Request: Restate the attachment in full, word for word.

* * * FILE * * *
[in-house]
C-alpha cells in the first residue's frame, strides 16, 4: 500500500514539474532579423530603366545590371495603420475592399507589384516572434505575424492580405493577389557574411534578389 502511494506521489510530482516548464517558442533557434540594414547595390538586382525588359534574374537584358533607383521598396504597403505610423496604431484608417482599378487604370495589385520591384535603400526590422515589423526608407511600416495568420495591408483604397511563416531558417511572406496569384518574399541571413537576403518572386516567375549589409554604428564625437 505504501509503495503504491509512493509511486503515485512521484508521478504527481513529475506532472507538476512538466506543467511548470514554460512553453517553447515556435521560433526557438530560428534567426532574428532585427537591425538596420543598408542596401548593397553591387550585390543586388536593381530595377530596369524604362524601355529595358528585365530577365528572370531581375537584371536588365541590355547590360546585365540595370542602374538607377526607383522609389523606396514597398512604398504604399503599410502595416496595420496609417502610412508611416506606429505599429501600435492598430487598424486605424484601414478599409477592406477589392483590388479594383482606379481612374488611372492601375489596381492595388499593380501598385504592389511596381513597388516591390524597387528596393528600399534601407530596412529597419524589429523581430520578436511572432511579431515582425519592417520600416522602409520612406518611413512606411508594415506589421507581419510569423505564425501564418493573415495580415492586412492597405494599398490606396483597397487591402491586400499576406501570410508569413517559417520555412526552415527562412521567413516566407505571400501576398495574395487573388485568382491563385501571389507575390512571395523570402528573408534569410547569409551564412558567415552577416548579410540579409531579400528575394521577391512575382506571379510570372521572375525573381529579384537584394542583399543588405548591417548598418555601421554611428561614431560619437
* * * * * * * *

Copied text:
[in-house]
C-alpha cells in the first residue's frame, strides 16, 4: 500500500514539474532579423530603366545590371495603420475592399507589384516572434505575424492580405493577389557574411534578389 502511494506521489510530482516548464517558442533557434540594414547595390538586382525588359534574374537584358533607383521598396504597403505610423496604431484608417482599378487604370495589385520591384535603400526590422515589423526608407511600416495568420495591408483604397511563416531558417511572406496569384518574399541571413537576403518572386516567375549589409554604428564625437 505504501509503495503504491509512493509511486503515485512521484508521478504527481513529475506532472507538476512538466506543467511548470514554460512553453517553447515556435521560433526557438530560428534567426532574428532585427537591425538596420543598408542596401548593397553591387550585390543586388536593381530595377530596369524604362524601355529595358528585365530577365528572370531581375537584371536588365541590355547590360546585365540595370542602374538607377526607383522609389523606396514597398512604398504604399503599410502595416496595420496609417502610412508611416506606429505599429501600435492598430487598424486605424484601414478599409477592406477589392483590388479594383482606379481612374488611372492601375489596381492595388499593380501598385504592389511596381513597388516591390524597387528596393528600399534601407530596412529597419524589429523581430520578436511572432511579431515582425519592417520600416522602409520612406518611413512606411508594415506589421507581419510569423505564425501564418493573415495580415492586412492597405494599398490606396483597397487591402491586400499576406501570410508569413517559417520555412526552415527562412521567413516566407505571400501576398495574395487573388485568382491563385501571389507575390512571395523570402528573408534569410547569409551564412558567415552577416548579410540579409531579400528575394521577391512575382506571379510570372521572375525573381529579384537584394542583399543588405548591417548598418555601421554611428561614431560619437